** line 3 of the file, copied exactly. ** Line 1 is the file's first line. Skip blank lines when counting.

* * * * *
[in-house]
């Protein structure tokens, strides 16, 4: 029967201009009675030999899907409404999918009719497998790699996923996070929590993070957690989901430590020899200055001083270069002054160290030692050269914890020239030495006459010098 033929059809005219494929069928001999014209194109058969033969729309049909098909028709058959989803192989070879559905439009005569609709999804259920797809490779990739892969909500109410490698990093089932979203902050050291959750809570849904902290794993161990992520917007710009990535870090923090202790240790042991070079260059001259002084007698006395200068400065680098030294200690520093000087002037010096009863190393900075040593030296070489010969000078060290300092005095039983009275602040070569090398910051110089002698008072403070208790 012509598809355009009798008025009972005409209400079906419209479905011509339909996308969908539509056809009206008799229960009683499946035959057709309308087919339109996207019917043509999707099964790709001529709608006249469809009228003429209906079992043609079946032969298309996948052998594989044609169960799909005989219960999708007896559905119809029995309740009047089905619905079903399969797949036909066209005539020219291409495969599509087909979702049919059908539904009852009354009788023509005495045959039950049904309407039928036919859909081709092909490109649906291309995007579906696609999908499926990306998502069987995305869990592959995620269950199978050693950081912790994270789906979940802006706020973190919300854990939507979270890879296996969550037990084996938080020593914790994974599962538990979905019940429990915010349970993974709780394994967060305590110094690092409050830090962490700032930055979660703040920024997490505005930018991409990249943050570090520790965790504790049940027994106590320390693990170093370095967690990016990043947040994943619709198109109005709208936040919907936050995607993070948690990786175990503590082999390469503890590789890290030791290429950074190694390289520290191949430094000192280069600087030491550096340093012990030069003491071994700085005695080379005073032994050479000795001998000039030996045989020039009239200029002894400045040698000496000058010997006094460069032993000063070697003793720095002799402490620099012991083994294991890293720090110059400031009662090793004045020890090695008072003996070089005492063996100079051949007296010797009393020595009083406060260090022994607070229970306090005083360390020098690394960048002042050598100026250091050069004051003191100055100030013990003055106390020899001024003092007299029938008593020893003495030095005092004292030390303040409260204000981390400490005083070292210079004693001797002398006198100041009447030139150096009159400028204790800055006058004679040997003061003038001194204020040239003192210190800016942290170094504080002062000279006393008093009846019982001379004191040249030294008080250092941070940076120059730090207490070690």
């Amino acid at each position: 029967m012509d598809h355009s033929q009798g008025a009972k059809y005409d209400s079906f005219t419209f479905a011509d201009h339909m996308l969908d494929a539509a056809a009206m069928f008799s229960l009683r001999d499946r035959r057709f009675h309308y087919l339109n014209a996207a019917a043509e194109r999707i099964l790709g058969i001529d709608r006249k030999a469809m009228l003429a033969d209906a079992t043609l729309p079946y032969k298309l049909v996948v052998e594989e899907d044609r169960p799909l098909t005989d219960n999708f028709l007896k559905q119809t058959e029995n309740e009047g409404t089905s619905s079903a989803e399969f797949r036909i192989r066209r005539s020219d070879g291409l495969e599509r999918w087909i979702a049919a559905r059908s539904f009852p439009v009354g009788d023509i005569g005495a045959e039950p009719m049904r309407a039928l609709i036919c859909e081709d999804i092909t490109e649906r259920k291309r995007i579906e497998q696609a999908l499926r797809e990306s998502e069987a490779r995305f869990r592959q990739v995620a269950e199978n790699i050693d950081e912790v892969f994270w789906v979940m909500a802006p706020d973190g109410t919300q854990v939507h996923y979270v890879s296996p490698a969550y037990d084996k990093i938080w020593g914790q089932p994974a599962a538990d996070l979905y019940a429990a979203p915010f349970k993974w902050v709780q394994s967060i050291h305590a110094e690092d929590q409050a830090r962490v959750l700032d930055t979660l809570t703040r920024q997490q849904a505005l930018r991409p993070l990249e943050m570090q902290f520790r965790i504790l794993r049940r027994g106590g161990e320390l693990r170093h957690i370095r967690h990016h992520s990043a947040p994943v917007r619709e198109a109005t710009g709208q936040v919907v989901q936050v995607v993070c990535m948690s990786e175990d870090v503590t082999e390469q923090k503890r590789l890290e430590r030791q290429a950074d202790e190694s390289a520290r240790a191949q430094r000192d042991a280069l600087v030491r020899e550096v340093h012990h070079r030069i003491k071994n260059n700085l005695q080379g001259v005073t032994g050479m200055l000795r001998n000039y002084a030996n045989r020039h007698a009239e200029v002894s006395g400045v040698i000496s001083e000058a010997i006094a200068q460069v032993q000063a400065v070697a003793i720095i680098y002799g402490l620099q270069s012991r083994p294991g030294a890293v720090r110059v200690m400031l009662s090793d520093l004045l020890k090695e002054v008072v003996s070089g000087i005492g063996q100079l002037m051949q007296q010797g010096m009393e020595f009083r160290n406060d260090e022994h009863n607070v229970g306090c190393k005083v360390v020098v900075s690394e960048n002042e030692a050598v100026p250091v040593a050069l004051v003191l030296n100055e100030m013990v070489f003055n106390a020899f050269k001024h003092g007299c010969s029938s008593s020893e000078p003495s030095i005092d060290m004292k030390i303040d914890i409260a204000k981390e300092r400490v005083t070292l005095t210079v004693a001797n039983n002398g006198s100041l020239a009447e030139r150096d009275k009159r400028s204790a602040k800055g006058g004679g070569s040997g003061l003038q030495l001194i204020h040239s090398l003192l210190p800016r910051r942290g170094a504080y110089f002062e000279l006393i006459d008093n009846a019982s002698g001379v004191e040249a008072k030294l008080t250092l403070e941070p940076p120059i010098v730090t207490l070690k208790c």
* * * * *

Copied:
């Amino acid at each position: 029967m012509d598809h355009s033929q009798g008025a009972k059809y005409d209400s079906f005219t419209f479905a011509d201009h339909m996308l969908d494929a539509a056809a009206m069928f008799s229960l009683r001999d499946r035959r057709f009675h309308y087919l339109n014209a996207a019917a043509e194109r999707i099964l790709g058969i001529d709608r006249k030999a469809m009228l003429a033969d209906a079992t043609l729309p079946y032969k298309l049909v996948v052998e594989e899907d044609r169960p799909l098909t005989d219960n999708f028709l007896k559905q119809t058959e029995n309740e009047g409404t089905s619905s079903a989803e399969f797949r036909i192989r066209r005539s020219d070879g291409l495969e599509r999918w087909i979702a049919a559905r059908s539904f009852p439009v009354g009788d023509i005569g005495a045959e039950p009719m049904r309407a039928l609709i036919c859909e081709d999804i092909t490109e649906r259920k291309r995007i579906e497998q696609a999908l499926r797809e990306s998502e069987a490779r995305f869990r592959q990739v995620a269950e199978n790699i050693d950081e912790v892969f994270w789906v979940m909500a802006p706020d973190g109410t919300q854990v939507h996923y979270v890879s296996p490698a969550y037990d084996k990093i938080w020593g914790q089932p994974a599962a538990d996070l979905y019940a429990a979203p915010f349970k993974w902050v709780q394994s967060i050291h305590a110094e690092d929590q409050a830090r962490v959750l700032d930055t979660l809570t703040r920024q997490q849904a505005l930018r991409p993070l990249e943050m570090q902290f520790r965790i504790l794993r049940r027994g106590g161990e320390l693990r170093h957690i370095r967690h990016h992520s990043a947040p994943v917007r619709e198109a109005t710009g709208q936040v919907v989901q936050v995607v993070c990535m948690s990786e175990d870090v503590t082999e390469q923090k503890r590789l890290e430590r030791q290429a950074d202790e190694s390289a520290r240790a191949q430094r000192d042991a280069l600087v030491r020899e550096v340093h012990h070079r030069i003491k071994n260059n700085l005695q080379g001259v005073t032994g050479m200055l000795r001998n000039y002084a030996n045989r020039h007698a009239e200029v002894s006395g400045v040698i000496s001083e000058a010997i006094a200068q460069v032993q000063a400065v070697a003793i720095i680098y002799g402490l620099q270069s012991r083994p294991g030294a890293v720090r110059v200690m400031l009662s090793d520093l004045l020890k090695e002054v008072v003996s070089g000087i005492g063996q100079l002037m051949q007296q010797g010096m009393e020595f009083r160290n406060d260090e022994h009863n607070v229970g306090c190393k005083v360390v020098v900075s690394e960048n002042e030692a050598v100026p250091v040593a050069l004051v003191l030296n100055e100030m013990v070489f003055n106390a020899f050269k001024h003092g007299c010969s029938s008593s020893e000078p003495s030095i005092d060290m004292k030390i303040d914890i409260a204000k981390e300092r400490v005083t070292l005095t210079v004693a001797n039983n002398g006198s100041l020239a009447e030139r150096d009275k009159r400028s204790a602040k800055g006058g004679g070569s040997g003061l003038q030495l001194i204020h040239s090398l003192l210190p800016r910051r942290g170094a504080y110089f002062e000279l006393i006459d008093n009846a019982s002698g001379v004191e040249a008072k030294l008080t250092l403070e941070p940076p120059i010098v730090t207490l070690k208790c």